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Pick Up a New Hobby and See Your Memory Improve!

Quilting(Treadwell, 2012)

As the older population grows in numbers, there is an increasing social urgency to find ways to maintain or even improve one’s cognitive health.  As we age, declines in memory, attentional control, speed of processing, and problem-solving abilities are expected and are considered to be typical of normal, healthy aging. Past studies have shown the links between participation in cognitive, leisure and social activities with improved cognitive ability, as well as a decreased risk of Alzheimer’s Disease.  However little evidence has been found on whether sustained lifestyle engagement can help to maintain or improve cognitive function.  This study by Park et al. (2013) sought to examine the impact of sustained engagement on the cognitive abilities of older adults. This study is called the “Synapse Project” because unlike normal cognitive training, in which participants come in for an experiment that typically last a few hours or a few days, the participants in this study agree to make a lifestyle change in that they are learning new, demanding real-world skills in a social environment. This allows us to see the true effects of the acquisition of the new skill over time on the participants’ cognitive abilities.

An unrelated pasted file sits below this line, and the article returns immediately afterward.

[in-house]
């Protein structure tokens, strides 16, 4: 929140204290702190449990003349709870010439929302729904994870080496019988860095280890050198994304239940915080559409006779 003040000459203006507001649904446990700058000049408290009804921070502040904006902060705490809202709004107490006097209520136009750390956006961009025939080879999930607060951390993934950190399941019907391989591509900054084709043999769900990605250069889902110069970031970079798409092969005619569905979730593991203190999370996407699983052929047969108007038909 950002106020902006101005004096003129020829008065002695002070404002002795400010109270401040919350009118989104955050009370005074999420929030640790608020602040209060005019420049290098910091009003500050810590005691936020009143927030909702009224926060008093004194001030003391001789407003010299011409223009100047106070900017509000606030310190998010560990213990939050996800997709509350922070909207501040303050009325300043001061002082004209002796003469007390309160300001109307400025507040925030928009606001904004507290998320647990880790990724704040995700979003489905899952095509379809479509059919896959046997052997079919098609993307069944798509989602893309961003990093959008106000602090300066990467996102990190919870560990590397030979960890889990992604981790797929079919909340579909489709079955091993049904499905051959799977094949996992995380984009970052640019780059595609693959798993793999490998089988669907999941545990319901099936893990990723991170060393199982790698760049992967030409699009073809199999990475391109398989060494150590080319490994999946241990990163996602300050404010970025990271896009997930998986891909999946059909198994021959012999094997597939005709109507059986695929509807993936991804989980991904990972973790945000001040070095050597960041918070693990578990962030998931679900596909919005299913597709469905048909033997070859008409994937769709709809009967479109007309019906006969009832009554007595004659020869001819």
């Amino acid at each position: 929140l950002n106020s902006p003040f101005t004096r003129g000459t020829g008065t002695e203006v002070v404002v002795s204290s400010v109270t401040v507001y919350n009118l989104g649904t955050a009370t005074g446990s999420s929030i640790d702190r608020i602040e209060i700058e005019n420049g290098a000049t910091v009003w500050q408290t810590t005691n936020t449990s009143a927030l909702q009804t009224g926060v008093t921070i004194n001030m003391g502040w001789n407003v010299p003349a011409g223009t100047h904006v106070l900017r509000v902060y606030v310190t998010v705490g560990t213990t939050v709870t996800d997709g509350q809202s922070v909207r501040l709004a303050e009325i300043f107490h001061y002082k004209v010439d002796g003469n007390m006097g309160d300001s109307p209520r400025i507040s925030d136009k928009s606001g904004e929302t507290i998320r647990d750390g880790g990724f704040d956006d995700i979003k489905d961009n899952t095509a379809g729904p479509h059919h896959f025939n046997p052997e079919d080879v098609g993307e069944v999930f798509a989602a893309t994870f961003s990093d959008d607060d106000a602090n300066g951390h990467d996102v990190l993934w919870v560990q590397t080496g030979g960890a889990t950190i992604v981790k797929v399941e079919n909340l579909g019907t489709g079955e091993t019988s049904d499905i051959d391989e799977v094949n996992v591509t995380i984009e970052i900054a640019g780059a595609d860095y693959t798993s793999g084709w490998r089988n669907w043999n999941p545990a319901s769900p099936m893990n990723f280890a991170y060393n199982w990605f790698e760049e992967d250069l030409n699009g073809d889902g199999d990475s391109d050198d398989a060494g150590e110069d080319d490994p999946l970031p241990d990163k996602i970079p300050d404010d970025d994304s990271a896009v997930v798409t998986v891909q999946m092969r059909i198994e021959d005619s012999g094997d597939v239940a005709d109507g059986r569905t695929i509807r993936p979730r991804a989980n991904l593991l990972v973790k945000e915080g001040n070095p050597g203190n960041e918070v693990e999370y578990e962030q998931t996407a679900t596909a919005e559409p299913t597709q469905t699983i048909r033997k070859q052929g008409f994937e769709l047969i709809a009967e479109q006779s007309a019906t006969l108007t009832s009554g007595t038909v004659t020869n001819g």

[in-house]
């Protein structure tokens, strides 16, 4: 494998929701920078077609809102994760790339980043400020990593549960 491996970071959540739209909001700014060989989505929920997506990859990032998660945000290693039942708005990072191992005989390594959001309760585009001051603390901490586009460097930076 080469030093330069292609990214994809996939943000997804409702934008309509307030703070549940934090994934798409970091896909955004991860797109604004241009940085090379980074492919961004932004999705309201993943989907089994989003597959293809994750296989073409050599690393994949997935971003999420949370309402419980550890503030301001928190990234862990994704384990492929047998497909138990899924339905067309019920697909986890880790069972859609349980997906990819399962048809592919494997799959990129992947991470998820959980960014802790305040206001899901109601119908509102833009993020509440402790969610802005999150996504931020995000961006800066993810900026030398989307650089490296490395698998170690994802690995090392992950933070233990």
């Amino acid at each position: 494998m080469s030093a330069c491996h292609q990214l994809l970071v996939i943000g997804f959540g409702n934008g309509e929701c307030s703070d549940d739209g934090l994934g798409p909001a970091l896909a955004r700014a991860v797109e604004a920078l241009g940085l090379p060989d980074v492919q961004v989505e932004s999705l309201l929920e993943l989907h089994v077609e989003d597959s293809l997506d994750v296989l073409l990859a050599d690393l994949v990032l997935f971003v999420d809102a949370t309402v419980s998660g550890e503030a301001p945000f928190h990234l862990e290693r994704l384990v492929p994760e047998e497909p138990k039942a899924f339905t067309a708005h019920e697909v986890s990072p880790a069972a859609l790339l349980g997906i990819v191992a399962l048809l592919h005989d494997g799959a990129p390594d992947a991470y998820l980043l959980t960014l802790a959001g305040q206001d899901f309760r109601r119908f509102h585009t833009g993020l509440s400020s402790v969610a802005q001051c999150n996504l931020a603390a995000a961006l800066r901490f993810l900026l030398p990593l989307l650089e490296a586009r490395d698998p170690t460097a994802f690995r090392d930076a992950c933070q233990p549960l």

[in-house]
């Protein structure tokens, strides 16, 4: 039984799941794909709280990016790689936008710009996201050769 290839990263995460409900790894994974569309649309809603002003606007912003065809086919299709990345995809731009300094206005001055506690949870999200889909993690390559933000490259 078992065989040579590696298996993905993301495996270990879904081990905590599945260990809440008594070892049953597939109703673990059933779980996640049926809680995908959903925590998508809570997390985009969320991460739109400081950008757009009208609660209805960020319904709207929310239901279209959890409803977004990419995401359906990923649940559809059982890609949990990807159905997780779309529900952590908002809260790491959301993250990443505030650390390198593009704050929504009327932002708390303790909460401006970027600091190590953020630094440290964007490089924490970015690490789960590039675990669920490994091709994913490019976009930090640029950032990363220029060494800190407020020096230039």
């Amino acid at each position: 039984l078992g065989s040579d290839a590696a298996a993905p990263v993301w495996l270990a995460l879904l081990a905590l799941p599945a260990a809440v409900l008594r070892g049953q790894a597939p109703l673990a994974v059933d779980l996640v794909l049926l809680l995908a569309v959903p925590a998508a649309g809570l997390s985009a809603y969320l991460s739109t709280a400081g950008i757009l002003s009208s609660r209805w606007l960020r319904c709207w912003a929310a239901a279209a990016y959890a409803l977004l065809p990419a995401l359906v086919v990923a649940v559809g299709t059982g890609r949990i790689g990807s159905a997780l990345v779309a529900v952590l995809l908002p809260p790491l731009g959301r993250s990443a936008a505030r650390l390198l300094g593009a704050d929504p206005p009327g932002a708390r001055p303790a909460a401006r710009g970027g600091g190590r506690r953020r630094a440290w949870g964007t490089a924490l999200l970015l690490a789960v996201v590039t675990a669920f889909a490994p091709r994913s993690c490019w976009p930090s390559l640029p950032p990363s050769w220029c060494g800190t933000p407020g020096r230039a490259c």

In this specific experiment (Park et al., 2013) participants spent approximately 15 hours per week over a 3-month span learning or participating in their designated task. You may be given the opportunity to participate in a digital photography class in which you learn all about the camera as well as computer software used for editing different photos you have taken. There was also a class, offered for those less tech-savvy people out there, that individuals participated in a quilting class where they started with basic stitches and worked their way up to more complex patterns. Other people were allowed to a combination of the two so that they attended both quilting and digital photography classes with other individuals. The individuals in these three classes learned new, challenging skills that were cognitively demanding, in that they stimulated many different areas of the brain. All of these classes were in group form and had an instructor allowing for social interaction with the other people in the classes. There was another group that went on field trips, social outings, cooked, and watched movies, but didn’t necessarily learn anything new and demanding. Another group was involved in tasks like crossword puzzles, completing word-meaning, and listened to classical music.